Pawtucket Dam Named a National Treasure


The push to preserve the Pawtucket Dam was ratcheted up this week as the structure built to harness the massive power of the Mighty Merrimack that attracted the industrialists who built the city of Lowell in the 1820’s was named a National Treasure by the National Trust for Historic Preservation.

The Trust has only bestowed that title, given to endangered sites of national significance, to 33 places in the United States.

The dam is owned by Enel North America.  In April, the Federal Energy Regulatory Commission, approved Enel’s controversial $6 million plan to replace the current flashboard system with a pneumatic crest-gate or “inflatable bladder” system.  

The crest-gate system would replace the 5-foot plywood flashboards and steel pins with a series of steel-hinged panels mounted atop a dam spillway. The panels can be raised or lowered, dependent upon river flow, through the use of 20-foot, low-pressure airbags. The air bags are similar to those public-safety personnel use to lift vehicles at accident scenes.

The change was opposed by the U.S. Department of the Interior, National Park Service, the City of Lowell, and several outspoken residents of the city’s Pawtucketville neighborhood.

Opponents have requested a new hearing on the proposal, but have not heard back from FERC regarding that request.

Those against the project argue the change will destroy the historic integrity  of the dam, as well as increase flooding upstream by holding more water back to increase the output produced by the hydropower plant owned by Boott Hydropower, a subsidiary of Enel.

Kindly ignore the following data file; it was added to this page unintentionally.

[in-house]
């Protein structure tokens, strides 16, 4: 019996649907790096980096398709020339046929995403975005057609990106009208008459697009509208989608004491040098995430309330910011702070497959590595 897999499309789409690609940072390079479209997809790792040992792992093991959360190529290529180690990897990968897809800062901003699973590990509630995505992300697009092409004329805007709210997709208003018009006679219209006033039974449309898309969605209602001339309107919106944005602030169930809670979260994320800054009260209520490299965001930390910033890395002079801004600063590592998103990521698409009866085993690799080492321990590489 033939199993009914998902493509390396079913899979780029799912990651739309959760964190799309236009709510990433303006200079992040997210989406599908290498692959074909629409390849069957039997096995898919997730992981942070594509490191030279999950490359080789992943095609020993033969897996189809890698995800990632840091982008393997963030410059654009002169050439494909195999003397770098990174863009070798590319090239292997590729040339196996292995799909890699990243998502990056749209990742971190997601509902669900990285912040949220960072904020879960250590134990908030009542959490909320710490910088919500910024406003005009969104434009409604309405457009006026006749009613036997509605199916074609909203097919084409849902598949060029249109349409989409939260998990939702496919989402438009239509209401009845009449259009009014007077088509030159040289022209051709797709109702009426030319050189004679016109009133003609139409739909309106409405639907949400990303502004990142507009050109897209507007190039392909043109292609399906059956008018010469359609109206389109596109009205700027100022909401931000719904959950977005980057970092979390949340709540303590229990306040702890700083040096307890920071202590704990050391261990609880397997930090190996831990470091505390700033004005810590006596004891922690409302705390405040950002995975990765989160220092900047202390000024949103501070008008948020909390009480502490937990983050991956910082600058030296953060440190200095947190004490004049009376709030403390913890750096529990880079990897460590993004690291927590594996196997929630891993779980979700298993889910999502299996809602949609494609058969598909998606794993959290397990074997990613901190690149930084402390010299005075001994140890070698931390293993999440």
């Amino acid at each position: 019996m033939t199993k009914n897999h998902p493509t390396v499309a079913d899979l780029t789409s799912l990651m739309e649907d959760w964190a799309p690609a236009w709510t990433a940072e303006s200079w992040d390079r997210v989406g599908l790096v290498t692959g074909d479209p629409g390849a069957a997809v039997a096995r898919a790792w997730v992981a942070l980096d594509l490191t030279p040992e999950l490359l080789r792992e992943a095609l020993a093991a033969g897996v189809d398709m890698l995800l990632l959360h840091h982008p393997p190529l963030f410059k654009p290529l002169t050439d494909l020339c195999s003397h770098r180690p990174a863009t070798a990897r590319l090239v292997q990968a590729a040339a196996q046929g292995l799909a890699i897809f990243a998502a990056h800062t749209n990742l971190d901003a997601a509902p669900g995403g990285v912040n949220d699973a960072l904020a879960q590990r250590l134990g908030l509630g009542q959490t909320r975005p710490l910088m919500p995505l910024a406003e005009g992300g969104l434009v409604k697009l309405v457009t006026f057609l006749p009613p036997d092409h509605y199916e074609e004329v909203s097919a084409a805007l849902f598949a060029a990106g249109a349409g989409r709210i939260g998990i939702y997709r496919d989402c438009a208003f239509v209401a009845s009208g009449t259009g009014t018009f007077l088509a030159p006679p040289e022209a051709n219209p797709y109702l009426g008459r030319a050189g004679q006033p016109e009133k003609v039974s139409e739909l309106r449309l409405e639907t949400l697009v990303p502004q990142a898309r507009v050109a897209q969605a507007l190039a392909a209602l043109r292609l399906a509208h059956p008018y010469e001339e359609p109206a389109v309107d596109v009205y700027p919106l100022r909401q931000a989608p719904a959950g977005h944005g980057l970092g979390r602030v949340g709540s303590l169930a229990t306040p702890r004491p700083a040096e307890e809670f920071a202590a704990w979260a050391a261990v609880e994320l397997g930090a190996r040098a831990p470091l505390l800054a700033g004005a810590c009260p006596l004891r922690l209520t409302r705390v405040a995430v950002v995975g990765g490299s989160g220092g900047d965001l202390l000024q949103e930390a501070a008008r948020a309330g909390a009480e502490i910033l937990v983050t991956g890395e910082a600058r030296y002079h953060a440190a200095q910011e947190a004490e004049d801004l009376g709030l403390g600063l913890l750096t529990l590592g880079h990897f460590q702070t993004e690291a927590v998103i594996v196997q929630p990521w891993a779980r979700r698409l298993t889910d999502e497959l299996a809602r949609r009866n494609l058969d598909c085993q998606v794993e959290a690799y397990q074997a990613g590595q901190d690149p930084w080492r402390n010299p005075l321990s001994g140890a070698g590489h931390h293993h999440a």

“We find that the proposed pneumatic crest-gate system can be installed without unacceptably altering the dam or adversely affecting the park and historic districts,” FERC wrote in their ruling. “The crest-gate system will also provide important benefits to recreation, fish passage, dam and worker safety, and project generation, and will help alleviate upstream backwater and flooding effects to the maximum extent possible.”

In naming the Pawtucket Dam a National Treasure, the National Trust for Historic Preservation has launched a campaign, seeking to raise $87,000 to mount a challenge to FERC’s ruling and employ a strategy to overturn it.

The National Trust believes that the FERC decision violated the law, including the National Historic Preservation Act and the National Historical Park (Lowell Act).  The Lowell Act established the park in 1978 and specifically prohibits federal approval of licenses or permits that adversely affect contributing resources to the Lowell National Historical Park.

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4 thoughts on “Pawtucket Dam Named a National Treasure

  1. As an Owner of the banks of the Merrimack River the efforts to preserve the boards are noble but misinformed. To preserve “functional” history that results in danger to people and property is not acceptable.
    Property: The board system allows the water to rise unchecked until one section gives way, then the water rises more until the next section gives way – a completely unpredictable process. This results in unpredictable river floods.
    People: Watch the labor needed to replace those boards! The crew is in the water inches from the edge. Injury and death awaits the slightest slip. This must go on in winter too, in freezing water, requiring the chain saw cutting of ice. All of this is when weather permits, which means too late to protect the river’s level. We don’t preserve unsafe and destructive historical practices, to keep their visual appearance.

    The bladder system is well proven; it can be lowered as the river rises; before flooding takes place. It doesn’t require putting people in the water on the edge of a dam after every heavy rain fall.

  2. BC
    With all due respect you are uninformed about how the flashboard system functions.The flashboards and pins were made to bend and give way when the head pond above the dam rises Unfortunately Enel has mortified the original design all in the name of profit and damaged the historic granite cap of the dam by drilling extra holes for thicker pins.

    • Paul,
      Thank You – Your explanation certainly improves on mine. And agree, as you say: it doesn’t function well … and needs to be fixed. Regards

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